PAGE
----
Stephen Gottlieb: What’s Wrong with Spying?
The AP recently revealed a spying operation by the New York City police on Muslims and Muslim institutions. What should we think about that?
Several years ago I arranged to teach a course on Privacy Law because I wanted to figure that out. I read, studied, corresponded with experts in the field and chaired a committee to come up with solutions. Here is some of what I’ve come up with.
First, the American people do not see the problem with having to reveal information – they figure if you’ve done nothing wrong you have nothing to hide. They are flat wrong about that because of the ways that information is circulated and misused. People are put on no fly lists or removed from voter lists without warning or an opportunity to be heard until long after – if they can figure out who has what information on them and how it was used to deny them what they had a right to. Much of what happens is out of sight, careless and arbitrary. So yes, information can be dangerous even for people who are completely law-abiding.
Second, partly because most Americans don’t understand the problem, it has become very difficult to convince the public that spying by police and other official agencies should be curbed at all. So we need to think about these problems in new ways that may have a chance with the public and therefore a chance of working.
Third, I think you have to differentiate between acquiring information and what happens with it. Arguably merely getting information, by itself, if nothing else happens, doesn’t do anyone any harm. Of course breaking and entering to get it is a harm. Stealing is a harm. Stopping people on the highway or the street because of the color of their skin, keeping them from going on their way, scaring the wits out of them, are harms. In one case stopping a physician and his wife on their way to Church and literally in their Sunday best because the police claimed they were in too nice a car for African-Americans and they suspected drugs, and then leaving them at the side of the road with a disassembled car, that is a harm. Subjecting anyone, Muslim, Black, Hispanic, or just teens, anyone, to coarse and disrespectful treatment because they happen to be the wrong color or faith or age or any similar non-reason, is a harm. Individually and collectively these can be serious harms. The harms are in the ways the information is acquired and the ways it is not secured, and the ways that it is misused for illegitimate purposes, or illegitimately even if the officers think they are pursuing a good purpose. But just knowing?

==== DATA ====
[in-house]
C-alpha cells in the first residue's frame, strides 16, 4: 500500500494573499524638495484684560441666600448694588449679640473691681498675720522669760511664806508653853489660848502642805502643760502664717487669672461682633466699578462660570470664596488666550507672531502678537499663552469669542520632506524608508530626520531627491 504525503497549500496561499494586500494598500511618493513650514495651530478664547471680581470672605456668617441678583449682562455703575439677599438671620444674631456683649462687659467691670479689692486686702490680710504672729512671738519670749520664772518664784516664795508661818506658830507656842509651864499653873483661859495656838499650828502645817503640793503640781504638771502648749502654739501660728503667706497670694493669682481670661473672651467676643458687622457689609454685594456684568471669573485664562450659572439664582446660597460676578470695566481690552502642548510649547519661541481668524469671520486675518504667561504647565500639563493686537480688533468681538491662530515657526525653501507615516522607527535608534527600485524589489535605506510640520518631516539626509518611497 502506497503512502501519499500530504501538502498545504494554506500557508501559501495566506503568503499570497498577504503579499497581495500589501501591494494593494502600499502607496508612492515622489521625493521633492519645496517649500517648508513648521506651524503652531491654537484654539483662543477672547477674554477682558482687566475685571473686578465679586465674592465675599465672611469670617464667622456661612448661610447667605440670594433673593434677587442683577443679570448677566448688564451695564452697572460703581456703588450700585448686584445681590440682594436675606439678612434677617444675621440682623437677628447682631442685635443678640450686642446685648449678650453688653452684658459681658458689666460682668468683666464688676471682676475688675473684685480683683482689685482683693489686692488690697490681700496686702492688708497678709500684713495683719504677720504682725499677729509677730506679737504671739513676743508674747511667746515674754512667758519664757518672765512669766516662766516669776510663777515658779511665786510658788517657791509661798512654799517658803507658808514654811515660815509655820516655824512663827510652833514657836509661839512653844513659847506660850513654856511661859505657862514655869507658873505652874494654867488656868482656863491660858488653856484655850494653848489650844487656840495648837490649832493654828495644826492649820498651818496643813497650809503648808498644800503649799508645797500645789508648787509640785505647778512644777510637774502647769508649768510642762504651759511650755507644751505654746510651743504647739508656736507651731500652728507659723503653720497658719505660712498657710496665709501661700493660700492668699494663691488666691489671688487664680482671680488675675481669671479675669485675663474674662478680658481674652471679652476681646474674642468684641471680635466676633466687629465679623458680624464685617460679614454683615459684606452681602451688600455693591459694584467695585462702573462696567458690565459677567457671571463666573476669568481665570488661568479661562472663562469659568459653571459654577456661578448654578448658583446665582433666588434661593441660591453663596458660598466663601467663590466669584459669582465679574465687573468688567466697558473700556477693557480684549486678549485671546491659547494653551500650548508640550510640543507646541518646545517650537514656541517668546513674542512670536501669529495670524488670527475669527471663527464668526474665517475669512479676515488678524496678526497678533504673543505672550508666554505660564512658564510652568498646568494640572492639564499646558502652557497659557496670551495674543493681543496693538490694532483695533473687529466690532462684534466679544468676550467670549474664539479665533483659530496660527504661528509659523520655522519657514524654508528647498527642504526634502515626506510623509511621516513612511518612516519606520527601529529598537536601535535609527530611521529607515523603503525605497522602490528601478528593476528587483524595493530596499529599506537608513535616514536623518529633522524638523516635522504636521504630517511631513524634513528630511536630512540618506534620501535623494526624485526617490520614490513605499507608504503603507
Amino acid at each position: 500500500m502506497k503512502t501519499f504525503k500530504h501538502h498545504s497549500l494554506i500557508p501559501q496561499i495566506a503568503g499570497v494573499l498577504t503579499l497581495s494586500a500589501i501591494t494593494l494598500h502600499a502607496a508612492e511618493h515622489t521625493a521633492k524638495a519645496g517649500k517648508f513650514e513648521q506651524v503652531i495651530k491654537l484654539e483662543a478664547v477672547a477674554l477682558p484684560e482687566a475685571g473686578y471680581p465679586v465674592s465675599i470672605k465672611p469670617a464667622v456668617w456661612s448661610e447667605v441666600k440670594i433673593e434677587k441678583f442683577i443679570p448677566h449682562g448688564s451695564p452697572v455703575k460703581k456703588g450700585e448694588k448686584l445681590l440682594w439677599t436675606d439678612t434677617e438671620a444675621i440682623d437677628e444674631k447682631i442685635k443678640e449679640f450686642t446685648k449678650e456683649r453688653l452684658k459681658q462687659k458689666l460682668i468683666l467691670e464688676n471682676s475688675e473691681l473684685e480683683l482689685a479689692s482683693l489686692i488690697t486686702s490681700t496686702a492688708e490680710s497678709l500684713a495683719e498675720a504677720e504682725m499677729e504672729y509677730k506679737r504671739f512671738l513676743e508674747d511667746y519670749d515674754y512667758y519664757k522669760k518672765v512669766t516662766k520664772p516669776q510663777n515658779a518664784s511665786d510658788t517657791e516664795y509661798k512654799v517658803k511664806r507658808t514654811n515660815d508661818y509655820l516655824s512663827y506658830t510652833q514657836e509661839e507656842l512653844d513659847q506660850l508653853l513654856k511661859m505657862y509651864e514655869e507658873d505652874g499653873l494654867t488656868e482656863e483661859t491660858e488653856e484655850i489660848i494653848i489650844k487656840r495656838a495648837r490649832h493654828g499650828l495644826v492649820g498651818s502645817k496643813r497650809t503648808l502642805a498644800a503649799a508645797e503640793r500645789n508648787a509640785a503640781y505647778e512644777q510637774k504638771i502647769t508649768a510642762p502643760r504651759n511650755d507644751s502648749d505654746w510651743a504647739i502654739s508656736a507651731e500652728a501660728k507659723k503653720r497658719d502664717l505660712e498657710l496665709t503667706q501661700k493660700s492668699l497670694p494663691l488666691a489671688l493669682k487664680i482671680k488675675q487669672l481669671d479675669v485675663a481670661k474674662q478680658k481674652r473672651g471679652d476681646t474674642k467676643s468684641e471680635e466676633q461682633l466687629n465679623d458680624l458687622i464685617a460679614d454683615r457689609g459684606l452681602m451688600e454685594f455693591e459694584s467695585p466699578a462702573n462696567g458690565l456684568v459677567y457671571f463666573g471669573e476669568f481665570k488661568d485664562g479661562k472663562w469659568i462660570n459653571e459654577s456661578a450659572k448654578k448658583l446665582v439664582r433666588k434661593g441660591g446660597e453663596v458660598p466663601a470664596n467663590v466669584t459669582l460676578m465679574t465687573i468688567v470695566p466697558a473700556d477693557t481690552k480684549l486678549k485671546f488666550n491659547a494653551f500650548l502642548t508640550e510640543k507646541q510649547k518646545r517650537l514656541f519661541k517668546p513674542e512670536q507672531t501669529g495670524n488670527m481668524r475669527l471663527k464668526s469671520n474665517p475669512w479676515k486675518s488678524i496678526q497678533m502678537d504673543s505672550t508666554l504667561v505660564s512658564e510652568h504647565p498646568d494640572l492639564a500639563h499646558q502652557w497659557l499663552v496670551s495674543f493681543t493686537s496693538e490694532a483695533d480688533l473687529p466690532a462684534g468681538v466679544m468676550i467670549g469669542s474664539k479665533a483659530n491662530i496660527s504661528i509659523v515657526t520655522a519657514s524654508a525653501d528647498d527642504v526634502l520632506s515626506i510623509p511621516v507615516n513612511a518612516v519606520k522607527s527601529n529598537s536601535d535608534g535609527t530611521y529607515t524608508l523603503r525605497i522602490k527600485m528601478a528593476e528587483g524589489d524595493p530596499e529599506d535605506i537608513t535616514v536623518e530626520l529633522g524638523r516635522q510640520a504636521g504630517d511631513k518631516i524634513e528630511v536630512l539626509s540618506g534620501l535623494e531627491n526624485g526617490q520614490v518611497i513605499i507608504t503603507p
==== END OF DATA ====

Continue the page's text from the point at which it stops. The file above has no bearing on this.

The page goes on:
There are well documented examples of investigatory agencies using information for extortion or to embarrass people politically. Photographs of women caught unclothed, or who agreed to remove clothing to reveal an injury, have been passed around like so much porn, coming to light because some of the people who saw the photos were people the women knew. These aren’t idle fears. It’s not because the officers are government – it’s because they are people and could not be trusted with the opportunities they had to misuse and abuse.
So, if the police were only getting to know the folks in the neighborhood, including the mosques or other places of worship, and they had good controls against misuse of the information, I would relax about it.
It’s because I know they don’t have good controls, and because they resist every effort to hold them accountable, that I conclude that if they were so innocent they’d have nothing to hide.
Steve Gottlieb is Jay and Ruth Caplan Distinguished Professor of Law at Albany Law School and author of Morality Imposed: The Rehnquist Court and Liberty in America. He has served on the Board of the New York Civil Liberties Union, and in the US Peace Corps in Iran.
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